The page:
I was not a good student in elementary school. I was briefly placed in a speech program in kindergarten and a reading group in first grade. My name was often on the board for talking, and I hated homework. I couldn’t seem to get the hang of school. It just didn’t seem to be my “thing.” It wasn’t until third grade that I felt that I was starting to become a good student, or at least a better student. I felt more confident in reading. Math and science were a breeze. And my conduct improved, slightly. However, it wasn’t until the fourth grade I felt that one of my teachers believed I was a good student.
In fourth grade, I was placed in a Gifted and Talented class. I wasn’t “labeled” G/T, but in order to make a full class, there I was. Some students made it their whispered mission to determine who “belonged” and who was just “filling a seat.” My fellow classmates would make some of the most rude comments about who was part of the elite and who obviously wasn’t. The fact that I was just feeling like I could do well in school didn’t help things. I felt I had to constantly prove myself in some way. I didn’t want to be found out as a “fraud” by the G/T Inquisition. (Nobody expects the G/T Inquisition. Their chief weapon is surprise, surprise and fear. Their two weapons are fear and surprise and…)
Fortunately, the teacher was not helpful in the Inquisition’s efforts. To say that Mrs. Richardson did not make their job easy would be an understatement. She treated each student as if they belonged. She made me feel just as smart as anyone in the class. When I stumbled while getting use to my academic “legs” (both academically and socially), she helped me regain my footing. Mistakes were minimized. Successes were celebrated. She challenged me to be my best and opened a world of ideas that I still remember and use to this day. From Bloom’s Taxonomy to our Oregon Trail research projects, I remember more from that one year than all of the previous (and most of the following) years combined.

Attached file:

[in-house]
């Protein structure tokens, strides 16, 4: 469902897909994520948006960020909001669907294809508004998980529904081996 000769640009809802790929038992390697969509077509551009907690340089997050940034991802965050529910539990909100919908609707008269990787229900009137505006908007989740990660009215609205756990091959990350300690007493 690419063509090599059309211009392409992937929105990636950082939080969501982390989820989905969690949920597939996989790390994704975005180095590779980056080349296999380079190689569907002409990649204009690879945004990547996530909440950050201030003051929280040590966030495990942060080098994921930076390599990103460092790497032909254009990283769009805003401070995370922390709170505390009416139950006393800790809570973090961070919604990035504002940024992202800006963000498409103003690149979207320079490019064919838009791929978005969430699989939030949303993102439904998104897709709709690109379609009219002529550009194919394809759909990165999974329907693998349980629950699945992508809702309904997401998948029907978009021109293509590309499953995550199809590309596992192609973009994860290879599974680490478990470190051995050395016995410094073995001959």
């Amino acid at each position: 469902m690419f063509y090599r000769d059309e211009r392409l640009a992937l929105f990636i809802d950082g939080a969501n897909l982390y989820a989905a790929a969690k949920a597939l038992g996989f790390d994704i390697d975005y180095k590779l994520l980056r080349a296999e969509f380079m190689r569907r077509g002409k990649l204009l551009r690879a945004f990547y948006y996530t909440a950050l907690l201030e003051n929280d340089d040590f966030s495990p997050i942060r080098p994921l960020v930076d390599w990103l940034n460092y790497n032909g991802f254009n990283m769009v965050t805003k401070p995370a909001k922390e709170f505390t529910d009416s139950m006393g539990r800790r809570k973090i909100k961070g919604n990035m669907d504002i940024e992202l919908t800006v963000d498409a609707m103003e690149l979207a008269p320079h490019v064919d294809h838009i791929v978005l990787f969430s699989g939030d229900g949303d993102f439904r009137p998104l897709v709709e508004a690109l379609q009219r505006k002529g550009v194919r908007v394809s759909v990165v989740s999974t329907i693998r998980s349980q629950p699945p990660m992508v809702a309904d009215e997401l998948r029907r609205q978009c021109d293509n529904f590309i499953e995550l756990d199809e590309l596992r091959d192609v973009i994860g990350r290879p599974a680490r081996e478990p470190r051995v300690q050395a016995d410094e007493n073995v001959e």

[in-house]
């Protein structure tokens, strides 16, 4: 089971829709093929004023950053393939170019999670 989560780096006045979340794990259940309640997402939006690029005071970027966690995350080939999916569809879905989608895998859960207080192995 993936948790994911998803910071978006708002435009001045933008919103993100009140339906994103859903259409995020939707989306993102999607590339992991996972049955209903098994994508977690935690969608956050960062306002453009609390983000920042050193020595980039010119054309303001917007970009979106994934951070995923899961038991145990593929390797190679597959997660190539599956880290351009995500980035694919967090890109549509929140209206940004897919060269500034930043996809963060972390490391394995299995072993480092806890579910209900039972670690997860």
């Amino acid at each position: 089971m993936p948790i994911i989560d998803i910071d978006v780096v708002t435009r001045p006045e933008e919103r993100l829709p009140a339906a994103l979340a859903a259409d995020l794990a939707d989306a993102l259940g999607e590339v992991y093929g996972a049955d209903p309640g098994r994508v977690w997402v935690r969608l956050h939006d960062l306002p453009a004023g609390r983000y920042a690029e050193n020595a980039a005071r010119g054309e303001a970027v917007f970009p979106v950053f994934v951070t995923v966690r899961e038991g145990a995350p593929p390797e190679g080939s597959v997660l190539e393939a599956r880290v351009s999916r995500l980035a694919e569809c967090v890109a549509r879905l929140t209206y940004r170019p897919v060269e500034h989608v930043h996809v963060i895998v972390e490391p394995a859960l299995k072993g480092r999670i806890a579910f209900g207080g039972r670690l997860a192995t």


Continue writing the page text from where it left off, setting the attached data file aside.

When I was deciding the topic for my first (real) blog post, I asked my PLN friends on Twitter for advice. One of them jokingly suggested, “5 Ways to Teach Like Me.” But, honestly, I often don’t feel that way. I often doubt myself as a teacher. Am I making a difference? Is this idea going to work? How are the other teachers going to view what I’m doing? Will I be found out as a “fraud”?
These same doubts and fears come creeping back even as an adult. And when they do, I’m reminded of that fourth-grade class and a teacher who did make a difference and who guided me through a defining part of my life. I still look to Mrs. Richardson, this time as a fellow teacher, for inspiration in helping others as she helped me.
5 Ways to Teach like Mrs. Richardson
1. Teach great ideas and concepts, not subject areas. (The World isn’t neatly divided into subjects. Don’t teach it that way.)
2. Minimize mistakes; Celebrate successes.
3. Expect great things from each and every student (even if they are not “G/T”).
4. Make every student feel like they belong. (It’s hard to have bullying when everyone feels like they belong.)
5. Inspire others to teach.